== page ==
I’m coming out of a two-day hangover. Over the weekend, I played a little too hard. Friday night, we ordered Indian food and I had a piece of naan. Saturday, I stopped by Half Acre to pick up a growler for a dinner party, and took three small tastes of three types of beer. Saturday night, Neil made pizza and I indulged. I also had a couple of slices of some kind of crusty white bread.
If left to my own devices, I would be a carbivore.
But I can’t be left to my own devices anymore, and here’s why: Around midnight Saturday, the sneezing started. It continued all day Sunday–complete with watery eyes and stuffed sinuses. Monday, it dredged on. All day, my eyes were sensitive to light. I sneezed so much my ribs were sore and it made my throat hurt. All because of wheat.
I actually don’t mind the reaction that much, anymore. Admittedly, the indulgence was worth it. It’s only been about a year since I pinpointed that bread, pizza, pasta and beer turn me into an allergic mess. Prior to that, I was sneezing all the time. I truly lost at least two days a month to non-stop sneezing. If you’ve only dealt with the occasional sneezing fit of three, five, maybe ten at a time, let me tell you, a sneeze day is worse than it sounds. You can’t do anything but sneeze and blow your nose. After about 15 years of that, I can’t count how many times I wished for a virus, rather than allergies, because at least you know an end is in sight.
I used to take allergy pills–Claritin, Zyrtec, Allegra, Benadryl and every generic out there–and, when one didn’t work, I’d take another. Two you can exist on. Three turns you into a zombie, and still doesn’t stop the sneezes. Then comes the hoarseness, the throat pain, the frustration and the exhaustion. You’re not sick-sick, so you don’t get much sympathy. But you’re also not healthy-healthy, and quickly learn that your sneezing is perceived as a germ liability and an irritant in social settings.
I’ve seen allergists over the years, been allergy tested. I’m allergic to a whole lot of things–grass, trees, pollen, cats, bunny rabbits, cockroaches, horses. If it lives, there’s a high possibility that it infringes on my sinuses. But when it came to food allergies, the tests all came back negative. Fifteen years ago, my allergist and I chalked it up to a raging case of hay fever. A hay fever that happened to go strong 12 months of the year. In any city. Any climate. All seasons. He prescribed Claritin and a steroid nasal spray. I now know why neither worked.
About a year ago, around the holidays, I gained the usual pumpkin pie/Christmas cookie weight and decided to give Weight Watchers a try. I learned the WW point system, quickly realizing the most obvious lesson: if you cut out bread and pasta–items with high points–you can make your points go further (i.e. eat more). So I cleaned out all temptations in the pantry and fridge, throwing away a few trash bags full of carbs: Wheat thins, generic wheat thins, water crackers, party crackers, wheat bread, English muffins, flour tortillas, Crispix, Chex, Raisin Bran, Chocolate Special K, angel hair pasta, spaghetti, whole wheat rotini, fettuccine, cavatelli, penne, etc. Did I mention how much I love bread and bread products?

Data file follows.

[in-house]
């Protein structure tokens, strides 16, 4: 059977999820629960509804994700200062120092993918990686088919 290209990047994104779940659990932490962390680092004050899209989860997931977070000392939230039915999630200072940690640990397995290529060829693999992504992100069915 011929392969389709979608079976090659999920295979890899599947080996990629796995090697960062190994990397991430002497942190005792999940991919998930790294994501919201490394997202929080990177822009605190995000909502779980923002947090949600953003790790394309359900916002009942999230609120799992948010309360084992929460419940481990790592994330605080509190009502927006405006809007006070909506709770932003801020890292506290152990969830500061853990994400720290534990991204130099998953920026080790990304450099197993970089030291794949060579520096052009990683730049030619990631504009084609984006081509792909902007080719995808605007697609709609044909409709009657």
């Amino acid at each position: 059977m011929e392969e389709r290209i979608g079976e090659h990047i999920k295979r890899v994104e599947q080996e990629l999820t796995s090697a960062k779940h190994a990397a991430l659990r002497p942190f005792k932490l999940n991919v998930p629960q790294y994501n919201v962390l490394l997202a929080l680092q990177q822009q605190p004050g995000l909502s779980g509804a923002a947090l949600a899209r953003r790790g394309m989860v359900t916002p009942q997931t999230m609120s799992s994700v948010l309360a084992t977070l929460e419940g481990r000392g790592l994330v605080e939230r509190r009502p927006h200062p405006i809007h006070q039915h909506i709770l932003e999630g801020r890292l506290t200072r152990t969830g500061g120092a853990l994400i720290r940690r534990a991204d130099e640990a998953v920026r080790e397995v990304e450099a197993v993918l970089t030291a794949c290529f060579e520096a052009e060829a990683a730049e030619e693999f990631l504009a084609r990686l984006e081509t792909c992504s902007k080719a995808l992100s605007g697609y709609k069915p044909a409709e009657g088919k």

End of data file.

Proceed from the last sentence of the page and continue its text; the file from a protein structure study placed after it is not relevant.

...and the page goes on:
I dropped a few pounds, which was nice. But what surprised me the most was the sneezing stopped. It took a while to realize it, and it didn’t fully hit until last February. That’s when I went to Polar Beer, a legendary (in my circle of friends) outdoor beer fest at Rock Bottom Brewery, and after a few drinks I became a sniveling mess. Huh, I thought. Huh.
Those huhs launched a year of self-testing, and consistent confirmation. When I eat or drink wheat, I sneeze. I’d like to say I went through the seven steps of grief on this, mourning the death of an old friend, but the reality is, I waver between step one–denial–and step seven–acceptance. On the days I’m in denial, I sneeze. Lately, I’ve been sneezing a lot.
I’ve watched friends and family look on with the same skepticism. I mean, I don’t have Celiac disease, I’m not gluten intolerant. Who sneezes from wheat? The fact that going gluten-free is actually trendy doesn’t exactly help dissolve that skepticism, but what can you do? I’ve even had my allergies tested again, hoping for some kind of medical confirmation, but my skin showed no sensitivity to wheat (nor did the skeptical doctor).
There’s a lot of debate these days on just how evil wheat is. Looking back, I can see that I’m more energetic, less groggy and, obviously, less sneezey when I abstain from the grain. But I’m not going to lie. If I hadn’t realized that wheat has a very real and very annoying impact on my health, I’d probably be buttering up a nice piece of fresh-baked bread right now.